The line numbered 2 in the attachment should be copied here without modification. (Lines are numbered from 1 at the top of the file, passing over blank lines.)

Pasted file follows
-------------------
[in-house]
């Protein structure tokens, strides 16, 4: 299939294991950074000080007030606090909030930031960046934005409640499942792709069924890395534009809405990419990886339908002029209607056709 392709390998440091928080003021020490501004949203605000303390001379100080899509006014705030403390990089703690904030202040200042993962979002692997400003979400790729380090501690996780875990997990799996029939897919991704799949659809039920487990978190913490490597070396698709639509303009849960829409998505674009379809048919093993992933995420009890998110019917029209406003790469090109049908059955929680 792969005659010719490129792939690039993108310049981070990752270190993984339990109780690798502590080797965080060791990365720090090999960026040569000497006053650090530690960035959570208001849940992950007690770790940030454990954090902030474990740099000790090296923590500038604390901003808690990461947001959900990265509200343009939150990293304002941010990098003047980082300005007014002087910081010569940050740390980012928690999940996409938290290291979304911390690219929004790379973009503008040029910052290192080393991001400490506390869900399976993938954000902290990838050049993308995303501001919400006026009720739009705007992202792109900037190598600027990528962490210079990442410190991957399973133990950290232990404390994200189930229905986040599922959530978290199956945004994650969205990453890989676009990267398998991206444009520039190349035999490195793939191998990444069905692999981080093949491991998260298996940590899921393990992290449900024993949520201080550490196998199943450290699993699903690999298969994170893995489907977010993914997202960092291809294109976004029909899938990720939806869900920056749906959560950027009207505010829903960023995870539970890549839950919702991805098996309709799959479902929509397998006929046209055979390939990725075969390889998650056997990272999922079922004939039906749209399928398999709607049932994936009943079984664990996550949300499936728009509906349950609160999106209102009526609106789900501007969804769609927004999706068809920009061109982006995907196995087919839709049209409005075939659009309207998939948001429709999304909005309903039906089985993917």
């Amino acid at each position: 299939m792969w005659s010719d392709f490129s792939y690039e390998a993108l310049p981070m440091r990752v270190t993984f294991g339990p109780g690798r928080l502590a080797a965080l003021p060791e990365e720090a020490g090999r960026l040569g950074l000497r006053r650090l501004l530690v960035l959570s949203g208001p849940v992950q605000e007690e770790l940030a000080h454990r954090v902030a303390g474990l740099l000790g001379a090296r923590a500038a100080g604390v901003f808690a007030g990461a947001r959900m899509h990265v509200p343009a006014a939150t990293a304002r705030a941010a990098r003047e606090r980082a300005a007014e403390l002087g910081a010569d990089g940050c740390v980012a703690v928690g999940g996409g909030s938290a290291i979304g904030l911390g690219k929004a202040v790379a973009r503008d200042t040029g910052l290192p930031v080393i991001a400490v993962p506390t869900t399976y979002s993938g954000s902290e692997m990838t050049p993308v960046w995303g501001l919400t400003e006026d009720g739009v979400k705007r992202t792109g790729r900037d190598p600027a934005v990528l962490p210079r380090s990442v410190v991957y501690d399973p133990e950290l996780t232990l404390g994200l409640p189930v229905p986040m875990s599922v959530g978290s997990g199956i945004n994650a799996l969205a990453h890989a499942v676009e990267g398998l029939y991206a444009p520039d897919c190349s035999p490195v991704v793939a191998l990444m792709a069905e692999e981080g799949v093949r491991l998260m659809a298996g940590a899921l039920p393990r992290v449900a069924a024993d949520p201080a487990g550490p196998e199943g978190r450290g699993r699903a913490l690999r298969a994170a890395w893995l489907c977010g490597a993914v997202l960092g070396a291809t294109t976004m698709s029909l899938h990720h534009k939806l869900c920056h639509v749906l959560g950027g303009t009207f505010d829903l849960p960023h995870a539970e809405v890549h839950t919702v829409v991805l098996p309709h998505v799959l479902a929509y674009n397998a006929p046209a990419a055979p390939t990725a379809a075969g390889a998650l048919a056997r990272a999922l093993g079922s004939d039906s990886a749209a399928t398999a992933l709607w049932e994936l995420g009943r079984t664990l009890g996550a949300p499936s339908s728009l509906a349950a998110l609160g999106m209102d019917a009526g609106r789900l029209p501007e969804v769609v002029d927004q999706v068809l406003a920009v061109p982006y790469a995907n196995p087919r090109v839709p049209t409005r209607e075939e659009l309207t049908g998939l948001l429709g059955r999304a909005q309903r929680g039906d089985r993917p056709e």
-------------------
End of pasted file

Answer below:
């Protein structure tokens, strides 16, 4: 299939294991950074000080007030606090909030930031960046934005409640499942792709069924890395534009809405990419990886339908002029209607056709 392709390998440091928080003021020490501004949203605000303390001379100080899509006014705030403390990089703690904030202040200042993962979002692997400003979400790729380090501690996780875990997990799996029939897919991704799949659809039920487990978190913490490597070396698709639509303009849960829409998505674009379809048919093993992933995420009890998110019917029209406003790469090109049908059955929680 792969005659010719490129792939690039993108310049981070990752270190993984339990109780690798502590080797965080060791990365720090090999960026040569000497006053650090530690960035959570208001849940992950007690770790940030454990954090902030474990740099000790090296923590500038604390901003808690990461947001959900990265509200343009939150990293304002941010990098003047980082300005007014002087910081010569940050740390980012928690999940996409938290290291979304911390690219929004790379973009503008040029910052290192080393991001400490506390869900399976993938954000902290990838050049993308995303501001919400006026009720739009705007992202792109900037190598600027990528962490210079990442410190991957399973133990950290232990404390994200189930229905986040599922959530978290199956945004994650969205990453890989676009990267398998991206444009520039190349035999490195793939191998990444069905692999981080093949491991998260298996940590899921393990992290449900024993949520201080550490196998199943450290699993699903690999298969994170893995489907977010993914997202960092291809294109976004029909899938990720939806869900920056749906959560950027009207505010829903960023995870539970890549839950919702991805098996309709799959479902929509397998006929046209055979390939990725075969390889998650056997990272999922079922004939039906749209399928398999709607049932994936009943079984664990996550949300499936728009509906349950609160999106209102009526609106789900501007969804769609927004999706068809920009061109982006995907196995087919839709049209409005075939659009309207998939948001429709999304909005309903039906089985993917």